The economy and archaeology of European-made glass beads and manufactured goods used in first contact situations in Oregon, California and Washington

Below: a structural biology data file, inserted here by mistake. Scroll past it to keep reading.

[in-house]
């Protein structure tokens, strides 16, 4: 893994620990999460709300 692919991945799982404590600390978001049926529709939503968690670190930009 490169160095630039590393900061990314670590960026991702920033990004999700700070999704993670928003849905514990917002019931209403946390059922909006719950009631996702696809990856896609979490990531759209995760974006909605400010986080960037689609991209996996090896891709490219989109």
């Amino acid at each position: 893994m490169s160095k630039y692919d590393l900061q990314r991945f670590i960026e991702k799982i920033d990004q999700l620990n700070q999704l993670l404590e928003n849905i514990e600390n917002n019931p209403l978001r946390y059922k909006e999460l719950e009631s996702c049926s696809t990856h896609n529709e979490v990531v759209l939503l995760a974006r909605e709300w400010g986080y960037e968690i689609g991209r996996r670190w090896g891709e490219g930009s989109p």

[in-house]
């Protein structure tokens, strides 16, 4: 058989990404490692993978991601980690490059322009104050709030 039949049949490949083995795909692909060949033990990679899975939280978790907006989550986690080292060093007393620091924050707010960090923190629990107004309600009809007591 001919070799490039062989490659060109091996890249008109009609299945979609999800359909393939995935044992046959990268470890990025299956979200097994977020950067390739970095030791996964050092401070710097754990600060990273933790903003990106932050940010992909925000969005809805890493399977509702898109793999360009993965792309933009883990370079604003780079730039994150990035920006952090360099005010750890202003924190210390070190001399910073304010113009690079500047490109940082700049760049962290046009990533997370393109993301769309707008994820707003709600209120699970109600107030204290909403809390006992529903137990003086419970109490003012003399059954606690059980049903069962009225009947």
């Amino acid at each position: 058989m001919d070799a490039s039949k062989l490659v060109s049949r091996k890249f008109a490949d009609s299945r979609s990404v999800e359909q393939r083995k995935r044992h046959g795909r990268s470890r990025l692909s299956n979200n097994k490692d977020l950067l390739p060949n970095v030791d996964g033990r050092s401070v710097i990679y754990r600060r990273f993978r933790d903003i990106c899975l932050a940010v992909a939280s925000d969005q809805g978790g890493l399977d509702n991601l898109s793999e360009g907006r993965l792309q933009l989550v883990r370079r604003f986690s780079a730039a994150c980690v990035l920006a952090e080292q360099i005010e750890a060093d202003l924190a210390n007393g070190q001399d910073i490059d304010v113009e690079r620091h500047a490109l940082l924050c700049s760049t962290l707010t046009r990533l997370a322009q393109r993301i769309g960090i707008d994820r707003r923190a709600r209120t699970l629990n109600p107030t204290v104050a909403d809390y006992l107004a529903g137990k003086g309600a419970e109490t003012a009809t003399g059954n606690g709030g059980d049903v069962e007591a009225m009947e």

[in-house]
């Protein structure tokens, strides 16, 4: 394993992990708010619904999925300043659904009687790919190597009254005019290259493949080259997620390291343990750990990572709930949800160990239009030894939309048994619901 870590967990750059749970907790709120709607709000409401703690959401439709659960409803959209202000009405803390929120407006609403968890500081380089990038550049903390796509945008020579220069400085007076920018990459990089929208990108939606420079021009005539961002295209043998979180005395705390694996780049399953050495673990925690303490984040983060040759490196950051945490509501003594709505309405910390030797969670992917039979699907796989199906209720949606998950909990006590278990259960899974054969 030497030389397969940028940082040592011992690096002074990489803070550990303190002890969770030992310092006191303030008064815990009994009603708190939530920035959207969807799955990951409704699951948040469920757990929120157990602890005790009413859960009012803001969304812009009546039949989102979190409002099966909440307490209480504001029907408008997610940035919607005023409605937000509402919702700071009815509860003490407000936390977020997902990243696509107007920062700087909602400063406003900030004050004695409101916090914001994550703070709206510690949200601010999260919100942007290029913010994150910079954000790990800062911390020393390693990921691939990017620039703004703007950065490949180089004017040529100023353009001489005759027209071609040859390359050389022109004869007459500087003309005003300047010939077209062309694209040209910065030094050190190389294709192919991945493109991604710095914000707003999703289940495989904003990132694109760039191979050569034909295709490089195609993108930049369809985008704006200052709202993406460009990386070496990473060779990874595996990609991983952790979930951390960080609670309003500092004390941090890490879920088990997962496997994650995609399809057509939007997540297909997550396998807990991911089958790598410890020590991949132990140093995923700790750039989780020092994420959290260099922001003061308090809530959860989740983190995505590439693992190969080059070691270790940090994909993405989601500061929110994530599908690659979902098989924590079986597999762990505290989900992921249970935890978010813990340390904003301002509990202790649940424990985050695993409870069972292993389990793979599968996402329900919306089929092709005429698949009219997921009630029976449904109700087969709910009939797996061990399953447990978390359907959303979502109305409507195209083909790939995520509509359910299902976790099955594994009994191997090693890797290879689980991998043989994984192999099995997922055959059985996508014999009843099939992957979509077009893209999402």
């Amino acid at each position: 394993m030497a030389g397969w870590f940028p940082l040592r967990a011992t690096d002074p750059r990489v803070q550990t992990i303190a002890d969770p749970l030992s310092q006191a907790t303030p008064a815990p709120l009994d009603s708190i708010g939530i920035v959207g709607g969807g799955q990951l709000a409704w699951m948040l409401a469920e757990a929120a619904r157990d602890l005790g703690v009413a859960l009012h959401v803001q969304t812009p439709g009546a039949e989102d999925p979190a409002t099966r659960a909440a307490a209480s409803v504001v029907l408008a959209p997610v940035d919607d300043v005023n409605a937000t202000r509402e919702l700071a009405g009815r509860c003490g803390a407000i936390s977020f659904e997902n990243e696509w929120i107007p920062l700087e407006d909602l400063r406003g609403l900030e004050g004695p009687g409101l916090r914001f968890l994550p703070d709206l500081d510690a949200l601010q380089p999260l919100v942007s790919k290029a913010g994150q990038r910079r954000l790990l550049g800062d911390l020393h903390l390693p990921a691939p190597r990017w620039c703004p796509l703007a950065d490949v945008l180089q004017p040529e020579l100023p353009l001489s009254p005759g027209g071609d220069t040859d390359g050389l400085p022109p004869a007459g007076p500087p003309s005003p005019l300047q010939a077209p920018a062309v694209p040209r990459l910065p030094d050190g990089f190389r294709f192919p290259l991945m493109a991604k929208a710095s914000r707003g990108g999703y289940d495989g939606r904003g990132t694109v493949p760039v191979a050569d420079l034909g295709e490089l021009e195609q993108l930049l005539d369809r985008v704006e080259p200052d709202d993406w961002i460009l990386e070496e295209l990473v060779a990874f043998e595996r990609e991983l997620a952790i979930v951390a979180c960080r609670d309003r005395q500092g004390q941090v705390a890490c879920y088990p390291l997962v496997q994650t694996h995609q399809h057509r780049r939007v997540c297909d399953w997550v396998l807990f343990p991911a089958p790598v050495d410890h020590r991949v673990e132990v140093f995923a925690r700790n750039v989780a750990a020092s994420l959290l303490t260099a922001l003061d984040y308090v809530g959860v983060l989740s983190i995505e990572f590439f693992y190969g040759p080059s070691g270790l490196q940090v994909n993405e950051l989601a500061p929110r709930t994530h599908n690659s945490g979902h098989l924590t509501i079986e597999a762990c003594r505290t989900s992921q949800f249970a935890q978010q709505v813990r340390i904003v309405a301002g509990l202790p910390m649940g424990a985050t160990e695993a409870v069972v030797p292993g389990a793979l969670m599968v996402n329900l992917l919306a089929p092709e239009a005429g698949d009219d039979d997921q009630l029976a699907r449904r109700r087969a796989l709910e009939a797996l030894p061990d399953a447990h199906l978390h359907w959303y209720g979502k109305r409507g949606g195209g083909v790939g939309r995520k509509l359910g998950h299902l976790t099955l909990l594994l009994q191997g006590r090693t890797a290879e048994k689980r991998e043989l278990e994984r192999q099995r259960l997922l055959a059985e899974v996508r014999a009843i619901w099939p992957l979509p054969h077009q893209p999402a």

This thesis examines the role played by European-made glass beads and other manufactured goods in first contact of Europeans with Native American Indian populations in Oregon, California and Washington. Utilising both the historical and archaeological record, the activities of the Spanish in Alta California, the Russians in Northern California, the Lewis and Clark expedition and the Pacific Northwest Coast companies are examined, highlighting their use of beads in gift giving and exchange with the Indians. The sources of the large volume of glass beads are presented and their method of manufacture discussed. The way In which different European nationalities and organisations progressed geographically and in the intensity of their interactions with the native populations is reflected in the archaeological assemblages, whilst processes of exchange and the use of trinkets such as beads in subjugation and pacification are clarified by study of the historical sources. Different European groups used such materials through the mission system, by pacification of groups to ensure access and safe passage and by the fur companies use of the beads as items of exchange for pelts of otters and other animals. The native Indian groups showed different preferences for specific coloured beads which then became part of their own wealth base and exchange system. The effects of such transactions, whether used deliberately as a form of subjugation or inadvertently as barter items, was to transform the economic systems of the native populations and specifically the way In which conspicuous consumption was carried out in potlatch ceremonies. The effect of both the introduction of new material items and the novel form of economic transactions bolstered other effects of the Europeans which transformed Native American cosmology and society permanently.